Penn State officials lose pretrial motion on perjury
HARRISBURG, Pa. (AP) — Two weeks before former Penn State assistant football coach Jerry Sandusky is expected to be sentenced on child molestation charges, a county judge determined that perjury charges should remain in place against two university administrators.
Dauphin County Judge Todd Hoover ruled Wednesday against former Vice President Gary Schultz and Athletic Director Tim Curley on the felony perjury charge they both face, but he didn’t decide on a separate request to throw out the other charge — failure to report suspected child abuse.
The perjury counts are felonies, while failure to report suspected child abuse is a summary offense, less serious than a misdemeanor. Schultz and Curley are accused of lying to the grand jury that investigated Sandusky.
The judge said the claim made by Schultz and Curley that there is insufficient evidence to corroborate the perjury charges will be more appropriately pursued during the trial. He also said prosecutors have given the defendants sufficient information about which parts of their grand jury testimony make up the perjury allegation.
“Having satisfied the request to specify the statements it will seek to prove as perjurious, we find that the commonwealth need not identify the manner in which it intends to prove the alleged falsity of each statement,” the judge wrote.
Hoover did not say when he would rule regarding the failure to properly report suspected child abuse, for which Curley and Schultz have argued the statute of limitations has expired.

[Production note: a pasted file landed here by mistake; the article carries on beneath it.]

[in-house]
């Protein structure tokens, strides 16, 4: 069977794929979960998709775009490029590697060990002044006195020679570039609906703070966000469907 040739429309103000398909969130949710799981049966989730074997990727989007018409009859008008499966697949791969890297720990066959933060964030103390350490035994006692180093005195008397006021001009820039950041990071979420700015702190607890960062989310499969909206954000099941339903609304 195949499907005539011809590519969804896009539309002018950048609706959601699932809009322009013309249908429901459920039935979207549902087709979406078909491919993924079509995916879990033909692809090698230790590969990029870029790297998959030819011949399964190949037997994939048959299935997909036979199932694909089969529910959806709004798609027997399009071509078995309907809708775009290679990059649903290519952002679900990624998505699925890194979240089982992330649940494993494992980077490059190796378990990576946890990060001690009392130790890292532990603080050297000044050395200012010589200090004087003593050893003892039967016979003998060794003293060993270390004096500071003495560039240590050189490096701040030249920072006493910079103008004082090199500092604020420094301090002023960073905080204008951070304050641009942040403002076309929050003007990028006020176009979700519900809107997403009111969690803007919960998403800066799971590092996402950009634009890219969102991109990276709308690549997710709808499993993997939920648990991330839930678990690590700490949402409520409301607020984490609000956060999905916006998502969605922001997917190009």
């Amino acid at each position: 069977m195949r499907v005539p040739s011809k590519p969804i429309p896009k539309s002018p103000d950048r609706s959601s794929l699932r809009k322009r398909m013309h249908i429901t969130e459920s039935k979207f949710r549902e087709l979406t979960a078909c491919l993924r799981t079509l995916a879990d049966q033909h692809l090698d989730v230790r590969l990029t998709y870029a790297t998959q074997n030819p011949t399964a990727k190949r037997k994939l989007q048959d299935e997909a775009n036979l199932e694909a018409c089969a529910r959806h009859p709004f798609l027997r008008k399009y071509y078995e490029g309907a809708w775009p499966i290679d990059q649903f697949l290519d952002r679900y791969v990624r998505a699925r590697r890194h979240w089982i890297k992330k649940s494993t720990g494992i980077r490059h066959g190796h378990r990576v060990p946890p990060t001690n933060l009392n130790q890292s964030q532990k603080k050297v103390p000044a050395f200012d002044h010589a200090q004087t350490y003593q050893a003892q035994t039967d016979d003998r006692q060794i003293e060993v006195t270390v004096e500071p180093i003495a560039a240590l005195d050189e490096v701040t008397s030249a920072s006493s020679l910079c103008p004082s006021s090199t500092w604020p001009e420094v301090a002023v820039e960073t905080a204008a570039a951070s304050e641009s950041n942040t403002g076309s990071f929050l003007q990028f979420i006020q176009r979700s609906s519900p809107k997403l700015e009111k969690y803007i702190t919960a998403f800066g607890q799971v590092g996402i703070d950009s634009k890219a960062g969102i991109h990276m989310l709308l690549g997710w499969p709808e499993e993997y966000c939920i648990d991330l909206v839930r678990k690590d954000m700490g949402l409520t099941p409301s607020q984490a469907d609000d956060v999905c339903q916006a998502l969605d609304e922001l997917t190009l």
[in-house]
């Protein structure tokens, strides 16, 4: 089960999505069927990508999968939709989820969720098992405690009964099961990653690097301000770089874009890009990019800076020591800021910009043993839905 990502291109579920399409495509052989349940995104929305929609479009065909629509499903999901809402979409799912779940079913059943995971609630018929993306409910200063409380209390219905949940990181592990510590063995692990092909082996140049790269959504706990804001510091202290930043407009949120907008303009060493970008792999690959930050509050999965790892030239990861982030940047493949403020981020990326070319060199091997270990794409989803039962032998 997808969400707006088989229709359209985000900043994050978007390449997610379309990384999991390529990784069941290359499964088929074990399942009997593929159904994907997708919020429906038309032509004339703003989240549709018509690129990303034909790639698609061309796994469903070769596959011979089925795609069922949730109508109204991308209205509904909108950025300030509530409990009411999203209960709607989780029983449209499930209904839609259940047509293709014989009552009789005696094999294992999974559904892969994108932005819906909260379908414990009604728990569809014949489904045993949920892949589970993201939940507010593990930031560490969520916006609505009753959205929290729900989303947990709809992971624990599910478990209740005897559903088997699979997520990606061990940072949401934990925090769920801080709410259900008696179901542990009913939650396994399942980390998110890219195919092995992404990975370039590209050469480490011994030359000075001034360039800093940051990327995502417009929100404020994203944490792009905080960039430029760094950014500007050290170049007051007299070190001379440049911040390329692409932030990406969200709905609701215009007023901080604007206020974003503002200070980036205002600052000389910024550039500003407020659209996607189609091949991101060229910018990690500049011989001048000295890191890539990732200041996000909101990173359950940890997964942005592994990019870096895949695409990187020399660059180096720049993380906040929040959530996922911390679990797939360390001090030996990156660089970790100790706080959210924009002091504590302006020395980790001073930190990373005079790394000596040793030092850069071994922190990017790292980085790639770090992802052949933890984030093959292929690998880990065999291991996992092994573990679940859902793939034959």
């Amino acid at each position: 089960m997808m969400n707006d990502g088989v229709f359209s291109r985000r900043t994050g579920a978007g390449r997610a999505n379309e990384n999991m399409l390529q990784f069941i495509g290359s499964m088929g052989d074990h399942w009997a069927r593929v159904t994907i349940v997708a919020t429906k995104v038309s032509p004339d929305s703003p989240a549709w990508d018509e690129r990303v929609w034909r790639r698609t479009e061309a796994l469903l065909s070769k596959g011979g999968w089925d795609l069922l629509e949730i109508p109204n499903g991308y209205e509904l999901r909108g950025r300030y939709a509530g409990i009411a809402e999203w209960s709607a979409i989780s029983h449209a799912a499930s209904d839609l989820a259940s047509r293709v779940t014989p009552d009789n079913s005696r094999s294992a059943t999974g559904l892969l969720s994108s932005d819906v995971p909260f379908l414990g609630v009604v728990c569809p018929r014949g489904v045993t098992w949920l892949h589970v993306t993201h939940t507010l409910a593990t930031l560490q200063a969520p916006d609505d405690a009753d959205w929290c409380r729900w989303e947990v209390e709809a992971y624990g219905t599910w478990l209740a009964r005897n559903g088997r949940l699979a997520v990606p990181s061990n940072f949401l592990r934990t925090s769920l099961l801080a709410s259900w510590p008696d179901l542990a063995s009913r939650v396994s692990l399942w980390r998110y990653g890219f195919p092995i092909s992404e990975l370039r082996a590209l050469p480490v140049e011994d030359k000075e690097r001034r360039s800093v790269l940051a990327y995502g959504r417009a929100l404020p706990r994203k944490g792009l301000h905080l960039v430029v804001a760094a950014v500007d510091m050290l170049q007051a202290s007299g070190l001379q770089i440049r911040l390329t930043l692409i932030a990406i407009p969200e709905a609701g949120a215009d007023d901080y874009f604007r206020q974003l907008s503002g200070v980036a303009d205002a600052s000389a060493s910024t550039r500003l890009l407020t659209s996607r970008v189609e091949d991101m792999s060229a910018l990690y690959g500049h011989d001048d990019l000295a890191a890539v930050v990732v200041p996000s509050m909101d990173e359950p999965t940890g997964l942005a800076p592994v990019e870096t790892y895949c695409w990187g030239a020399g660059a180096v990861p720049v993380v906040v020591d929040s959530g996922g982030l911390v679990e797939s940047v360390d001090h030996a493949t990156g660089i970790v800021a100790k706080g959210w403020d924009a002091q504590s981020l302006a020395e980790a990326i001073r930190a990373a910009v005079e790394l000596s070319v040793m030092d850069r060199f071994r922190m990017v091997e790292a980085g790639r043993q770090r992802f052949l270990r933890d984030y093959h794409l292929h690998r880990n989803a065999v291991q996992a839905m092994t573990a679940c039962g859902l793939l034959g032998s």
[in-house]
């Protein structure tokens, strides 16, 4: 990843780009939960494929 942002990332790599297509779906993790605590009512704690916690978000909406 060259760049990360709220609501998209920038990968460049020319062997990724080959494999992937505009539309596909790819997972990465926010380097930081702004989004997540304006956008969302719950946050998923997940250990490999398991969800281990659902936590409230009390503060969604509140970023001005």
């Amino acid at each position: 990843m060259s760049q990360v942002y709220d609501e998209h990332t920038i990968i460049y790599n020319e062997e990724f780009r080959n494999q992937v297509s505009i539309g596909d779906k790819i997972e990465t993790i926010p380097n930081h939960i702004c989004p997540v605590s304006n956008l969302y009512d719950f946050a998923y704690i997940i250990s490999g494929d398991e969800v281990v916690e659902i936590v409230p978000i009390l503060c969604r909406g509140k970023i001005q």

Schultz, the university’s former vice president for business and finance, has retired. Curley, the athletic director, is on leave. Their trial is scheduled to begin in Harrisburg with jury selection on Jan. 7. Defense lawyers are seeking to split the criminal cases against them.
A spokesman for the attorney general’s office declined to comment Wednesday. A spokeswoman for the defendants’ lawyers did not immediately return messages seeking comment.
Sandusky, a former defensive coordinator, was convicted in June on charges he sexually abused 10 boys, some on campus. He remains jailed awaiting sentencing Oct. 9.
Eight young men testified against Sandusky, describing a range of abuse they said went from grooming and manipulation to fondling, oral sex and rape when they were boys and for some included acts that occurred in Penn State team showers. One young man testified that his muffled screams from the basement of the Sandusky home in State College, where Penn State’s main campus is, went unanswered as Sandusky attacked him.
The 68-year-old Sandusky maintains his innocence, acknowledging he showered with boys but insisting he never molested them. Given his age and the serious nature of the crimes of which he was convicted, he’s likely to receive a sentence that will keep him in prison for life.
The abuse scandal touched off by Sandusky’s arrest last year rocked Penn State, bringing down longtime coach Joe Paterno and the university’s president and leading the NCAA, college sports’ governing body, to levy unprecedented sanctions against the university’s football program.
Former FBI Director Louis Freeh, hired by university trustees to conduct an investigation into the university’s handling of abuse complaints against Sandusky, concluded that Paterno, ousted President Graham Spanier, Curley and Schultz concealed a 2001 allegation against Sandusky to protect Penn State from bad publicity.
The late coach’s family, as well as Spanier, Curley and Schultz, have hotly disputed Freeh’s assertions.
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